Tutorials
## Wigner functions and optical phase space

# Introduction

*Quantum optics: the life cycle of photons (figure inspired by Haixing Miao's course notes).*
# Wigner functions and optical phase space

## The Wigner function

## Visualizing quantum states of light: optical phase space

## What good is a quasi-probability distribution?

## Covariance of amplitude and phase quadratures of a vacuum state

## Covariance matrices

# Summary

## Key take-aways

## Suggested resources

From the vacuum, different quantum states of light are born. We will become familiar with the various states of light as we study the field of *quantum optics*. We will learn how different states are born, how they evolve, and inevitably how they die (upon detection). In fact, the analysis of a typical quantum optics experiment can just be thought of as the study of the life cycle of photons.

We want to be able to describe this life cycle with more than just words. Like all good stories, that of the photon's birth, life, and death is more exciting in pictures. So, to aid our understanding, we will introduce a mathematical formalism that comes with a clean visualization of quantum states of light. In addition to being pretty to look at, the pictures will also aid in our understanding. The math underlying the pictures will also be useful in computing physically relevant quantities. So, without further adieu, we begin our study of Wigner functions and optical phase space.

First introduced in 1932 by the great Hungarian physicist Eugene Wigner, the Wigner function is a mathematical object known as a *quasi-probability distribution*. Why quasi? Well, a probability distribution has to satisfy certain axioms (due to Andrey Kolmogorov). A quasi-probability distribution allows these axioms to be relaxed. As we will see, Wigner functions can be negative, a feature certainly not allowed of a classical probabiltiy distribution. Nonetheless, I maintain that the Wigner function is a useful mathematical tool. Okay, enough talk, let's do some math.

The Wigner function is a map from the space of quantum states to *optical phase space*. If you have studied classical mechanics at the advanced undergraduate or graduate level, you have probably used phase space to study the solutions to the Euler-Lagrange equations of motion. For example, the solution of the simple harmonic oscillator can be represented in phases space as (insert figure)

where here \(x\) and \(p\) are the position and momentum variables, respectively. Optical phase space is just like normal phase space except position and momentum variables are replaced by the amplitude and phase quadrature operators defined as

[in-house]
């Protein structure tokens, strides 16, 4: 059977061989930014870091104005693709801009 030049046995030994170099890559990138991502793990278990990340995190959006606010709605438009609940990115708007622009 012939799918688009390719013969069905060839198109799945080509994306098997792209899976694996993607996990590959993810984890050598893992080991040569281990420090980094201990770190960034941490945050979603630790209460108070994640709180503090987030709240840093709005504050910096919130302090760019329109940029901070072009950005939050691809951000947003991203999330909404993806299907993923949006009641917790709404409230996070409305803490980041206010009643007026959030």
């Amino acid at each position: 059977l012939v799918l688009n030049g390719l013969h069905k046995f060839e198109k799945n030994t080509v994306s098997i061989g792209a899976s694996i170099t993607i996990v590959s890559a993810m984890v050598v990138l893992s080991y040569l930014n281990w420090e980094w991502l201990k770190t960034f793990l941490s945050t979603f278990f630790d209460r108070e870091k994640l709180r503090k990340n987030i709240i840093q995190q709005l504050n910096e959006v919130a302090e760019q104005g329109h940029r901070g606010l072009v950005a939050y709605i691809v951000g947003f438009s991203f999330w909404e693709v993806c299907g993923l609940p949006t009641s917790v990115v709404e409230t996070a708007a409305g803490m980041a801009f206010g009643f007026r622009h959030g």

\[X=\frac{a+a^{\dagger}}{\sqrt{2}} \quad \text{and} \quad Y=\frac{a-a^{\dagger}}{i\sqrt{2}}.\]

The Wigner function is defined as

\[W(X,Y)= \frac{1}{\pi} \int_{-\infty}^{\infty} \langle X+X'| \psi \rangle \langle \psi | X-X' \rangle e^{-2i X' Y} dX'.\]

The first time I saw this I was thoroughly confused. It looked ever-so-slightly like a Fourier transform but overall I just was not sure what to make of it. When meeting a very general mathematical object for the first time, it is very often a good idea to plug in specific inputs and see if you can make some sense of things. The input to this function is a quantum state \(|\psi \rangle\), so why don't we start by considering the simplest quantum state?

The vacuum state \(|0\rangle \), is perhaps the simplest quantum state to study. It represents the absence of excitations and to compute the vacuum Wigner function, we simply need to know the overlaps \(\langle X+X'| \psi \rangle\) and \(\langle \psi | X-X' \rangle \). Because the quantized electromagnetic field is mathematically equivalent to a quantum harmonic oscillator, the wavefunctions we desire are simply the ground state wave functions of a harmonic oscillator:

\[\langle X+X'| \psi \rangle = \left(\frac{1}{\pi}\right)^{1/4} e^{-\frac{(X+X')^2}{2}},\]

and

\[\langle X-X' |\psi \rangle = \left(\frac{1}{\pi} \right)^{1/4} e^{-\frac{(X-X')^2}{2}}.\]

If these are unfamiliar, I recommend reading Chapter 2 Section 4 of Introduction to Quantum Mechanics by David J. Griffiths or taking my word for it. Note, in quantum optics, wuantities of interest are usually defined so as to simplify mathematical results and free them from pesky physical constants. So, if you are comparing to Griffiths, there may be some \(\hbar\)'s and \(\omega\)'s missing. In our notation, though, the ground state Wigner function becomes

\[\begin{aligned}
W_0 (X,Y) &= \frac{1}{\pi} \int_{-\infty}^{\infty} \left[\left(\frac{1}{\pi}\right)^{1/4} e^{-\frac{(X+X')^2}{2}} \right] \left[ \left(\frac{1}{\pi} \right)^{1/4} e^{-\frac{(X-X')^2}{2}} \right] e^{-2i X' Y} dX',\\
W_0 (X,Y) &=\left(\frac{1}{\pi} \right)^{3/2} \int_{-\infty}^{\infty} e^{-\frac{(X+X')^2}{2}} e^{-\frac{(X-X')^2}{2}} e^{-2i X' Y} dX',\\